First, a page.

Submitted by Milica on Wed, 2013-10-23 11:56
Aerial photography has been used to discover what experts believe was a royal deer park in Gwynedd, Wales, where nobles would have gathered "for entertaining and forging alliances.” The park is located on the Brynkir estate at Dolbenmaen and dates to the reign of Prince Llywelyn the Great in the 13th Century.
Submitted by Milica on Tue, 2013-10-22 20:08
Archaeologists working with volunteers have discovered several spectacular pieces of Viking-made jewelry on a farm in Zealand, the largest island in Denmark. The finds include a "heart-shaped animal head with rounded ears and circular eyes," and a "central wheel cross in relief, with inlaid gold pressed into a waffle form." (photo)
Submitted by Milica on Tue, 2013-10-22 17:13
"Re-enactors are a strange breed, pretty eccentric but all with a passion for history, which I guess makes them my kind of people,” said archaeologist Dr Tony Pollard at the recent Celebration of the Centuries at Fort George, near Inverness, Scotland.
Submitted by Milica on Tue, 2013-10-22 13:01
For over seven years, screenwriter Philippa Langley worked to prove that King Richard III, killed at nearby Bosworth Field in 1485, was buried beneath a car park in Leicester, England. In 2012, the discovery of the remains was captured on video by Channel 4, the defining event in Langley's new book Richard III: The King in the Car Park. (video)
Submitted by Milica on Tue, 2013-10-22 10:32
There will be unemployed gladiators pounding the streets of Antalya, Turkey after the closing of the Aspendos Gladiator School, where modern-day gladiators entertained tourists. The company cited "a poor tourism season" as the reason for the closing.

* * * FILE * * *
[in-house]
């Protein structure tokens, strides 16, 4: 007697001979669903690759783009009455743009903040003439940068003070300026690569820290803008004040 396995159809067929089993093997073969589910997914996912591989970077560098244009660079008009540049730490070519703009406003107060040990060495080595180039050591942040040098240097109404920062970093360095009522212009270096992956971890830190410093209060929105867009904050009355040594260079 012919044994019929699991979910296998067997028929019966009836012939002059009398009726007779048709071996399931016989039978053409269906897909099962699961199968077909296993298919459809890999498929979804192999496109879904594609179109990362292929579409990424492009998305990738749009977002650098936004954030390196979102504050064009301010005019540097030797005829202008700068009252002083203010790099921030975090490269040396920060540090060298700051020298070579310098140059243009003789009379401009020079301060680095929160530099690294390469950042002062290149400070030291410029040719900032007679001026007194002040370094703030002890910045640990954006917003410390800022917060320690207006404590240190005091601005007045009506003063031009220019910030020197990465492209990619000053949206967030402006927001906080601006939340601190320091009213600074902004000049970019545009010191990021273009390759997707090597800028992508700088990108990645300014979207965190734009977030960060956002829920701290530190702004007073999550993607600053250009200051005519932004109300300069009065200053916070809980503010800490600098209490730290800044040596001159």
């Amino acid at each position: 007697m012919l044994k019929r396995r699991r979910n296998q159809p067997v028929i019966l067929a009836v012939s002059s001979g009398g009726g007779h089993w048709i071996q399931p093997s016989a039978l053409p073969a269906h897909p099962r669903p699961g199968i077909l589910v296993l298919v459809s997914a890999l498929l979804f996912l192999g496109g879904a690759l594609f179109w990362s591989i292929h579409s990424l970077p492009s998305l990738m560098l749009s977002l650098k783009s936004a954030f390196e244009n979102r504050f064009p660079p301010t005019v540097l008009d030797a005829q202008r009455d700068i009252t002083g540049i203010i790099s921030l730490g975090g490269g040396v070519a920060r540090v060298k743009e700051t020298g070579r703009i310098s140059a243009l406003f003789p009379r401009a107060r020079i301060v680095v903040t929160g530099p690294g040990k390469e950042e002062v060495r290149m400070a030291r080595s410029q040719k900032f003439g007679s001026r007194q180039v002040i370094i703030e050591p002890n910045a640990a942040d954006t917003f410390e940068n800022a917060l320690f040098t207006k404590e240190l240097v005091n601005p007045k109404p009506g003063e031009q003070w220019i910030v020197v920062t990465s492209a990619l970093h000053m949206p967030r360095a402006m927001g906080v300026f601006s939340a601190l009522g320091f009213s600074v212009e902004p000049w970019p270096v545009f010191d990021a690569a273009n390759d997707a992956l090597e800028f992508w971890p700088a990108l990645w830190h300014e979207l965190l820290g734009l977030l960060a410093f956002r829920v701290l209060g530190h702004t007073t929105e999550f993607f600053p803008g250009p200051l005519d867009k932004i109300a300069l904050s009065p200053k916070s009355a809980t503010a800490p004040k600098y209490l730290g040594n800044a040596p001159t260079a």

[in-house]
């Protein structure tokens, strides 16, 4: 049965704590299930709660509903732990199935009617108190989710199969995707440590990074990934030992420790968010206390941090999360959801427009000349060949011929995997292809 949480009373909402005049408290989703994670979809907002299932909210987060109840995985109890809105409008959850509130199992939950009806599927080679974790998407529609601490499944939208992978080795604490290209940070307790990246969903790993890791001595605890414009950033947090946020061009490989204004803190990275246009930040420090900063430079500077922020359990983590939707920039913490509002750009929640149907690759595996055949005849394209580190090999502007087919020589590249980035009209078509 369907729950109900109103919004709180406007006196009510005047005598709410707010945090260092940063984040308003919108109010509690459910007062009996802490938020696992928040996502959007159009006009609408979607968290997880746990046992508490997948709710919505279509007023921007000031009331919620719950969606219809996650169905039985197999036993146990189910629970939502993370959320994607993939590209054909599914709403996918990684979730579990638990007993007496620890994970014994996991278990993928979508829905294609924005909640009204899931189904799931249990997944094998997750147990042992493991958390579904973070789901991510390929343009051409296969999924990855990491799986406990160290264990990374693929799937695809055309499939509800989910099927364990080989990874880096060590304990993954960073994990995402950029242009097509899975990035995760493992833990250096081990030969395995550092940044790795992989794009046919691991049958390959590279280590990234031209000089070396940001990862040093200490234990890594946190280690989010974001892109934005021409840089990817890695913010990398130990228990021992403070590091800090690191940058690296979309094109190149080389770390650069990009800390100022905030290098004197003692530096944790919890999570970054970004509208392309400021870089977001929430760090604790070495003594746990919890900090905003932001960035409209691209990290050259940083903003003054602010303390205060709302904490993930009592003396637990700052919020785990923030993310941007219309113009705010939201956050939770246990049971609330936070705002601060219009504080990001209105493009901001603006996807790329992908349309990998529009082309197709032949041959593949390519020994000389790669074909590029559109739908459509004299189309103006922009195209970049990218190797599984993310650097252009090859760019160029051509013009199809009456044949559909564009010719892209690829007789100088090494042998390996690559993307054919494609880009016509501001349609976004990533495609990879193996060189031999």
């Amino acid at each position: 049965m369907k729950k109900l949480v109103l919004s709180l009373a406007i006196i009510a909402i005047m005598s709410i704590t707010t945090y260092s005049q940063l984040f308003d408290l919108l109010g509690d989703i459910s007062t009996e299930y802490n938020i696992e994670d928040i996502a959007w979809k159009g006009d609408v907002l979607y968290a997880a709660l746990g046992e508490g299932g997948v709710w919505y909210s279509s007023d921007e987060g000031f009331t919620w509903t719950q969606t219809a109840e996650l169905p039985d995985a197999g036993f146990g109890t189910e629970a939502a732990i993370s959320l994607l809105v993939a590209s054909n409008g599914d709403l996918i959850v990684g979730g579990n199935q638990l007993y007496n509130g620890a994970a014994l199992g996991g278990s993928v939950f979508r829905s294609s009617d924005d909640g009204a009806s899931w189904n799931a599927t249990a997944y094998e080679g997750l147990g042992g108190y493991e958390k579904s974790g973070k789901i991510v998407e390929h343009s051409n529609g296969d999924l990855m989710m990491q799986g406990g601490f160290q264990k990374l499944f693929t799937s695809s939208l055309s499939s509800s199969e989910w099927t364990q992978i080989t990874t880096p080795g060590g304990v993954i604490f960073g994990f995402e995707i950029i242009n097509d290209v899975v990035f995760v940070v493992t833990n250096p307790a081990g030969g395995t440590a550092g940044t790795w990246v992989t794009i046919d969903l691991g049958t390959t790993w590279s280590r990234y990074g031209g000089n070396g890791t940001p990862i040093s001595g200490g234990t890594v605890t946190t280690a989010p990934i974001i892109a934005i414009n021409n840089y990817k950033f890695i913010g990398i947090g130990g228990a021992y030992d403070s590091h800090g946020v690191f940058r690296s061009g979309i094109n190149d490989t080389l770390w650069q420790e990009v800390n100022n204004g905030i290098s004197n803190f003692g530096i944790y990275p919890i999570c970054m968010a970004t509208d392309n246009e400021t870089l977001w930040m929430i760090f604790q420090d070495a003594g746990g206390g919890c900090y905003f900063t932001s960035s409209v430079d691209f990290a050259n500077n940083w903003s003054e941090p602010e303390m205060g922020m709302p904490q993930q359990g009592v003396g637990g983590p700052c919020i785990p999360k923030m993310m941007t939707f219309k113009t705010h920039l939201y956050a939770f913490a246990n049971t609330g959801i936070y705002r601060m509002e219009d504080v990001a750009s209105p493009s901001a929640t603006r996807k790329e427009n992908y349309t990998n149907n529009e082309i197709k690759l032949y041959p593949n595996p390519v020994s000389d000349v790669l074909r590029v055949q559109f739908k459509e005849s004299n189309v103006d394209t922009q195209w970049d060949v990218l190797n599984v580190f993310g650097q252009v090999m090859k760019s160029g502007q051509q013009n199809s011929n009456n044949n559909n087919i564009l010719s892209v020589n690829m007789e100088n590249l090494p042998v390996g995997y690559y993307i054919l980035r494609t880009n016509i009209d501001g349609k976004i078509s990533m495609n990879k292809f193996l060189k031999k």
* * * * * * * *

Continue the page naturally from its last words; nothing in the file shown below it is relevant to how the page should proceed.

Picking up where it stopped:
Submitted by Milica on Mon, 2013-10-21 17:52
The discovery of a Roman well beneath a garden in Portsmouth, England has left archaeologists intrigued - and puzzled. The well contained Roman coins, a bronze ring, and the skeletons of eight dogs. (photo)
Submitted by Milica on Mon, 2013-10-21 14:02
Last year, the 14th century book, the Laws of Hywel Dda, was purchased at auction by the National Library of Wales and brought home after nearly 300 years in exile in the United States. Now the book is on display at the library in Aberystwyth, and available for all to see online.
Submitted by Milica on Mon, 2013-10-21 11:28
Archaeologists know what early medieval handbells looked like from the "rusty shadows in the museum case" that still exist, but not what these bells sounded like. Now a team of experts from the National Museum of Scotland has re-created such a bell, "used by Scottish monks more than 1,000 years ago." (photo)
Submitted by Milica on Mon, 2013-10-21 07:36
The history of Europe is... complicated, as anyone who has studied it can confirm. A short animated film from LiveLeak, entitled Map of Europe: 1000 AD to present day, can help understand the ebbs and flows of the nations.
Submitted by Milica on Sun, 2013-10-20 21:40
Mingary Castle, overlooking the Sound of Mull in Scotland, may have had a more violent past than once believed, according to experts pondering the discovery of an iron arrowhead. (photo)
Submitted by Milica on Sun, 2013-10-20 19:23
Archaeologist Matt Beresford is hoping that his team will find conclusive evidence that a "lost" pre-Norman village may be found beneath the streets of the Nottinghamshire town of Southwell. The project was being funded by a UK£5,800 Heritage Lottery grant. (photos)
Submitted by Milica on Sun, 2013-10-20 16:15
The Plantagenet Alliance has not given up. They want the bones of their king. Who are these people? "We are the collateral [non-direct] descendants of Richard III, we speak on behalf of him, the only people who can speak on behalf of him," replied Vanessa Roe, the group's spokesperson.
Submitted by East Kingdom Gazette on Sun, 2013-10-20 14:00
The East Kingdom Gazette has published notes of the fourth quarter Board of Directors meeting.
The synopsis of the meeting can be found at the link below. This is not an official publication of the SCA Inc. nor the East Kingdom.
Submitted by Milica on Sat, 2013-10-19 17:38
The remains of a building near Hadrian's Wall, dating to the second century and first unearthed in the 1880s by a local archaeologist, have been identified as a Roman temple. The temple is the most north western classical temple from the Roman world yet discovered.
Submitted by Milica on Sat, 2013-10-19 14:46
In 2010, the Hyde900 community group was set up to celebrate the 900th anniversary of the founding of Hyde Abbey, the presumed burial place of King Alfred the Great. Now the organization has appled to have the remains of the King analyzed in order to prove their legitimacy.